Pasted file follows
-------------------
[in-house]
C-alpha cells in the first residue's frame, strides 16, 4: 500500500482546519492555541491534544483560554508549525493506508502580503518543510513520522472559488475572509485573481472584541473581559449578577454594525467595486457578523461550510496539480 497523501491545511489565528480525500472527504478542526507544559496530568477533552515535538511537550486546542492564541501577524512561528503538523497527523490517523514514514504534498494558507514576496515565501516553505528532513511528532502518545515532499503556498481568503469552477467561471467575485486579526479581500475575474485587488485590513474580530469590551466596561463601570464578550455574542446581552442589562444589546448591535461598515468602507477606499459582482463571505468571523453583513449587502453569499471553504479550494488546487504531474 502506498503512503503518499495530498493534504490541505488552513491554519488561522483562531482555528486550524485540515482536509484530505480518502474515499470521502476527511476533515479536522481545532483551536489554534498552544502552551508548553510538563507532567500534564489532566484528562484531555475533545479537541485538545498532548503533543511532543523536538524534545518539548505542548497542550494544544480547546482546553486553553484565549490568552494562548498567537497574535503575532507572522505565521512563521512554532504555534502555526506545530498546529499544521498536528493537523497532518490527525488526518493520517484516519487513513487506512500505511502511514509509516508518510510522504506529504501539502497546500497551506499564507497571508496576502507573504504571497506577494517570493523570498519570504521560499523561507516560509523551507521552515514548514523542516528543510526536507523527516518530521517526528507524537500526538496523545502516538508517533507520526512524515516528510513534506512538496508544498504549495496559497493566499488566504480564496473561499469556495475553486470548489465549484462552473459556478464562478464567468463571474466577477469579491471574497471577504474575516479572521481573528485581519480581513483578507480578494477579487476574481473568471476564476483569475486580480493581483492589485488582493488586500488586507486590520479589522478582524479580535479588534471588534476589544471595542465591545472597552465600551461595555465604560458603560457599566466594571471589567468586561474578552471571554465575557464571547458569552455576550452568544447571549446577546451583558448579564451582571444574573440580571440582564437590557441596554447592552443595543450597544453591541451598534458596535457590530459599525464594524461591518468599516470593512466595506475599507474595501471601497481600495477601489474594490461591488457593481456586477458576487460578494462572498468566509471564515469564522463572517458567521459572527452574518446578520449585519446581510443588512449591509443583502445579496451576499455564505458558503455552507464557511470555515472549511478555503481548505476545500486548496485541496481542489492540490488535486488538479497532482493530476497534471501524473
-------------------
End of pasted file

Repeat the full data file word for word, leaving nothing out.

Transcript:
[in-house]
C-alpha cells in the first residue's frame, strides 16, 4: 500500500482546519492555541491534544483560554508549525493506508502580503518543510513520522472559488475572509485573481472584541473581559449578577454594525467595486457578523461550510496539480 497523501491545511489565528480525500472527504478542526507544559496530568477533552515535538511537550486546542492564541501577524512561528503538523497527523490517523514514514504534498494558507514576496515565501516553505528532513511528532502518545515532499503556498481568503469552477467561471467575485486579526479581500475575474485587488485590513474580530469590551466596561463601570464578550455574542446581552442589562444589546448591535461598515468602507477606499459582482463571505468571523453583513449587502453569499471553504479550494488546487504531474 502506498503512503503518499495530498493534504490541505488552513491554519488561522483562531482555528486550524485540515482536509484530505480518502474515499470521502476527511476533515479536522481545532483551536489554534498552544502552551508548553510538563507532567500534564489532566484528562484531555475533545479537541485538545498532548503533543511532543523536538524534545518539548505542548497542550494544544480547546482546553486553553484565549490568552494562548498567537497574535503575532507572522505565521512563521512554532504555534502555526506545530498546529499544521498536528493537523497532518490527525488526518493520517484516519487513513487506512500505511502511514509509516508518510510522504506529504501539502497546500497551506499564507497571508496576502507573504504571497506577494517570493523570498519570504521560499523561507516560509523551507521552515514548514523542516528543510526536507523527516518530521517526528507524537500526538496523545502516538508517533507520526512524515516528510513534506512538496508544498504549495496559497493566499488566504480564496473561499469556495475553486470548489465549484462552473459556478464562478464567468463571474466577477469579491471574497471577504474575516479572521481573528485581519480581513483578507480578494477579487476574481473568471476564476483569475486580480493581483492589485488582493488586500488586507486590520479589522478582524479580535479588534471588534476589544471595542465591545472597552465600551461595555465604560458603560457599566466594571471589567468586561474578552471571554465575557464571547458569552455576550452568544447571549446577546451583558448579564451582571444574573440580571440582564437590557441596554447592552443595543450597544453591541451598534458596535457590530459599525464594524461591518468599516470593512466595506475599507474595501471601497481600495477601489474594490461591488457593481456586477458576487460578494462572498468566509471564515469564522463572517458567521459572527452574518446578520449585519446581510443588512449591509443583502445579496451576499455564505458558503455552507464557511470555515472549511478555503481548505476545500486548496485541496481542489492540490488535486488538479497532482493530476497534471501524473